Clause 47 — Use etc. of nuclear weapons

Orders of the Day — Anti-terrorism, Crime and Security Bill — [2nd Allotted Day] – in the House of Commons at 6:45 pm on 26th November 2001.

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Amendment made: No. 27, in page 24, line 16, at end insert—

'( ) Nothing in subsection (7) affects any criminal liability arising otherwise than under that subsection.'—[Mr. Bradshaw.]

Question proposed, That the clause, as amended, stand part of the Bill.

Photo of Humfrey Malins Humfrey Malins Conservative, Woking

The Minister will note that clause 47(7) states:

"This section applies to acts done outside the United Kingdom, but only if they are done by a United Kingdom person."

Although I have the same question on this provision as I had on previous ones, I understand that the same answer will apply. I shall therefore not prolong matters. However, when the Minister is considering why the persons to whom I have referred are not covered by an earlier clause and whether they should be so covered, will he ask himself the same questions in relation to clause 47(7)?

Photo of Mr Denzil Davies Mr Denzil Davies Labour, Llanelli

As I was a shadow defence spokesman many years ago, I sit up when I see the words "use of nuclear weapons". Clause 47 seems to make it a prima facie offence—a term that I use advisedly, as there are later exceptions—to have nuclear weapons in one's possession. If there were no exceptions, presumably even a Government who have nuclear weapons in their possession would be guilty of an offence. However, as the draftsmen and the Home Office are clearly not that stupid, they have made exceptions.

Clause 48(1) notes:

"Nothing in section 47 applies—

(a) to an act which is authorised under subsection (2)".

I take it that that provision will permit "The Secretary of State"—which I take to mean any Secretary of State; I do not know whether the decision would fall to my right hon. Friend the Home Secretary—to authorise the use of the nuclear deterrent. It is a curious and bizarre provision. It must also be the first time that we have made such provision in legislation. I also note that use is permitted in armed conflict without a certificate, and that the Secretary of State can decide what an armed conflict is.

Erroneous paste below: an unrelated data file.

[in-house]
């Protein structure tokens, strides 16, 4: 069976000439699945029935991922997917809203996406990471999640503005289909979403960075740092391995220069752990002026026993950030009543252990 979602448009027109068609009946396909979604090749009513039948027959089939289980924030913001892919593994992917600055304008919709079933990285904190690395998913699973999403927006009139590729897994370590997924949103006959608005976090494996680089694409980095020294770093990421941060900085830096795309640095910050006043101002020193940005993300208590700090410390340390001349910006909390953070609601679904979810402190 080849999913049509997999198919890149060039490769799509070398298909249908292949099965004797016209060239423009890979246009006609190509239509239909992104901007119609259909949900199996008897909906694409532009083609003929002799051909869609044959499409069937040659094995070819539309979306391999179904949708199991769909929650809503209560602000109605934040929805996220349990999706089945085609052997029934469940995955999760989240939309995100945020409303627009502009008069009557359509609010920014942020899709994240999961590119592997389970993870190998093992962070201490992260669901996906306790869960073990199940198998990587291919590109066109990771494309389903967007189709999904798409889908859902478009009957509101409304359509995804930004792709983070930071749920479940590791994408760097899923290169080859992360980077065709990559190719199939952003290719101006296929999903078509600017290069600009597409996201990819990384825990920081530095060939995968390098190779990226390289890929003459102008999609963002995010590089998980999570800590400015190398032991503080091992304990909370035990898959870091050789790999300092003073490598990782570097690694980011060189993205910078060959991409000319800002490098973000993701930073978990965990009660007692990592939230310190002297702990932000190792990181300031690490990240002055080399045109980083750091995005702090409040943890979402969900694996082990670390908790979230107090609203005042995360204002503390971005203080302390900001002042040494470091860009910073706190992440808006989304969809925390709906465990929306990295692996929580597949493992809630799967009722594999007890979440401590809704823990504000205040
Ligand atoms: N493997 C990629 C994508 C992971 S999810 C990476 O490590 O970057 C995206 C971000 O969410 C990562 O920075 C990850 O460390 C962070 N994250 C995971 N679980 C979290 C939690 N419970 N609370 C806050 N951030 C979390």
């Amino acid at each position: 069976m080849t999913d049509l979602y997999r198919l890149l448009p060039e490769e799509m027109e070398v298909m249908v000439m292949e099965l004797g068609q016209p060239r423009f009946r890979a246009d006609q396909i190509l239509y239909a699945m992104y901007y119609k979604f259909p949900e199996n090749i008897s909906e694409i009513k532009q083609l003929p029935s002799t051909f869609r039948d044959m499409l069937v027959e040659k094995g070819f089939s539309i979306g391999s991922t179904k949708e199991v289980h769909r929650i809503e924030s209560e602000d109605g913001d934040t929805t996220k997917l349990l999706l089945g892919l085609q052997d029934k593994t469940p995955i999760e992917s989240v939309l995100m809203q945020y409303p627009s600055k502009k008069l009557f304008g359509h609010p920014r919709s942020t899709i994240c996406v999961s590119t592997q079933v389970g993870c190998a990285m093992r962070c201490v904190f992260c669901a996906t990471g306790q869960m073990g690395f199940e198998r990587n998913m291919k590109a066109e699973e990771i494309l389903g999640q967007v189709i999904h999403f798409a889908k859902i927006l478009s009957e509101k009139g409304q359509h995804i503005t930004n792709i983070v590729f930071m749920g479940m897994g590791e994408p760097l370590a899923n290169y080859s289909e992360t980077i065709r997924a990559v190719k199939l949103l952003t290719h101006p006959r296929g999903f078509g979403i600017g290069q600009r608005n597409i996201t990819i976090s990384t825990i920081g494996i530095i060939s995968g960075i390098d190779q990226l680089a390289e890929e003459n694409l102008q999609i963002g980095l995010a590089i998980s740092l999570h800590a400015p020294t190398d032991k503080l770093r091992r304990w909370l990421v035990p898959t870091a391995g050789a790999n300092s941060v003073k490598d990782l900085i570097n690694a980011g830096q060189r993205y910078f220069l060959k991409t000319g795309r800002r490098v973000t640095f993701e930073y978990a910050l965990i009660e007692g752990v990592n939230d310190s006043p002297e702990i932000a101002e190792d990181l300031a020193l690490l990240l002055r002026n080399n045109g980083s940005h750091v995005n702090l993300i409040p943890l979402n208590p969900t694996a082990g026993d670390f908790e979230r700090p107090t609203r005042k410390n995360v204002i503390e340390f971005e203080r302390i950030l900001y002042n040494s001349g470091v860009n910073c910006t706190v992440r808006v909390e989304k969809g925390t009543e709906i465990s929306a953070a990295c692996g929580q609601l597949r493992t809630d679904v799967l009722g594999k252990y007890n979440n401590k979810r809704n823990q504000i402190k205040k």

There must be some type of authorisation for the development, possession and participation in the transfer of nuclear weapons. If there were not, the Government presumably would have to prosecute themselves. Perhaps the Attorney-General will be wheeled in for that purpose—he seems to be wheeled in for the purposes of most other parts of the legislation—and will exercise his discretion. I note the matter simply because I find it bizarre.

Photo of Mr Llew Smith Mr Llew Smith Labour, Blaenau Gwent

I have a question on tactics and the definition of nuclear weapons used in clauses 47 to 49. Do the Government intend that the Bill should include as nuclear weapons radiological weapons that are made from nuclear waste, spent nuclear fuel or other radioactive-source contaminants that are detonated with conventional explosives?

Photo of Ben Bradshaw Ben Bradshaw Parliamentary Under-Secretary (Foreign and Commonwealth Office)

The answer to the last question is no.

The exceptions in clause 48 to which my right hon. Friend Denzil Davies referred are required, as he suggested, to prevent essential operational and maintenance activities of authorised persons connected to the UK's independent nuclear deterrent from being an offence. In the course of an armed conflict, it may not be practical for the Secretary of State to issue all the authorisations required to operate the deterrent without imposing unacceptable delay. For that reason, it is necessary to have a more general exception.

Question put and agreed to.

Clause 47, as amended, ordered to stand part of the Bill.

Clauses 48 to 52 ordered to stand part of the Bill.